2014 47th Hawaii International Conference on System Sciences (2008)
Waikoloa, Big Island, Hawaii
Jan. 7, 2008 to Jan. 10, 2008
DOI Bookmark: http://doi.ieeecomputersociety.org/10.1109/HICSS.2008.61
Collaboration Engineering (CE) projects can run for months and can require substantial expenditures of effort and resources. CE is an approach to designing collaborative work practices for high-value recurring tasks and transferring those designs to practitioners to execute for themselves without the ongoing intervention of professional facilitators. Because CE projects can entail considerable cost, it would be useful to establish a basis for predicting whether such efforts would be likely to result in a self-sustaining and growing community of practice for the resulting work practice. In this paper we use the Value Frequency Model (VFM) to derive an interview protocol to identify new CE opportunities and to assess whether a CE solution would be likely to succeed. We then test the protocol in two cases; one with experienced collaboration engineers in a large multi- national organization and a second with a group of knowledge workers with no CE experience working with a variety of profit and non-profit organizations. The findings appear to be consistent with the theory, suggesting that the interview protocol may be a useful tool for discovering and assessing CE opportunities. We propose several directions for future research.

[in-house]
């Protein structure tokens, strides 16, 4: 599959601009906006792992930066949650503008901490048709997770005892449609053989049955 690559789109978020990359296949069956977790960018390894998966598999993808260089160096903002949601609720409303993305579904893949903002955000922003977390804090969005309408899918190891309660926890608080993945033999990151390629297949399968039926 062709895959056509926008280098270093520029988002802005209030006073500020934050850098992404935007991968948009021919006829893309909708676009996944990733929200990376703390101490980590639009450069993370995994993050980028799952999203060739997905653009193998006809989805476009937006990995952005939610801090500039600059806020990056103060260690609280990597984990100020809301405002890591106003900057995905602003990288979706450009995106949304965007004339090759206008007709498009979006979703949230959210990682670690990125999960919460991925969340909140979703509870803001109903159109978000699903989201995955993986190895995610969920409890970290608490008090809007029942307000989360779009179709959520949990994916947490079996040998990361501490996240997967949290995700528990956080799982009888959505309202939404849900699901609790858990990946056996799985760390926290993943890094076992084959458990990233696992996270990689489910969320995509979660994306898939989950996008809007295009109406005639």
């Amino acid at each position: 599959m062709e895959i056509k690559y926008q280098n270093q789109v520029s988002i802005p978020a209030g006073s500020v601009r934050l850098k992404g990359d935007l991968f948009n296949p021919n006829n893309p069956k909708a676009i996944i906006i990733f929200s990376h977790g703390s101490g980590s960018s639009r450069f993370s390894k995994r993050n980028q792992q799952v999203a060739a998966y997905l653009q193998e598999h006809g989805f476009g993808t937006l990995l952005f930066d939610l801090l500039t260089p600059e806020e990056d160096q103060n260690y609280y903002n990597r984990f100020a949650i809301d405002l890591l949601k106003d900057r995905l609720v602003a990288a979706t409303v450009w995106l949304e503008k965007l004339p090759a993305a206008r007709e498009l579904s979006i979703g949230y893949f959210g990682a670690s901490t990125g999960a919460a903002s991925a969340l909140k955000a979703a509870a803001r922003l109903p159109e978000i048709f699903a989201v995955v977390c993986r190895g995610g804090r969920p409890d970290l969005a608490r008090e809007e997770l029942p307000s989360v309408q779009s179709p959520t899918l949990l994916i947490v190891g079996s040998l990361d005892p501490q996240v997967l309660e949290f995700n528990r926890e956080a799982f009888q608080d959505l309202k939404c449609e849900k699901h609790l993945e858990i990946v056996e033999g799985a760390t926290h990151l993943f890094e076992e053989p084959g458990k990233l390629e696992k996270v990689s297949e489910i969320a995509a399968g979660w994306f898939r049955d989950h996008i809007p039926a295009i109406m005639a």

John D. Murphy, Alanah J. Davis, Robert O. Briggs, "An Interview Protocol for Discovering and Assessing Collaboration Engineering Opportunities", 2014 47th Hawaii International Conference on System Sciences, vol. 00, no. , pp. 42, 2008, doi:10.1109/HICSS.2008.61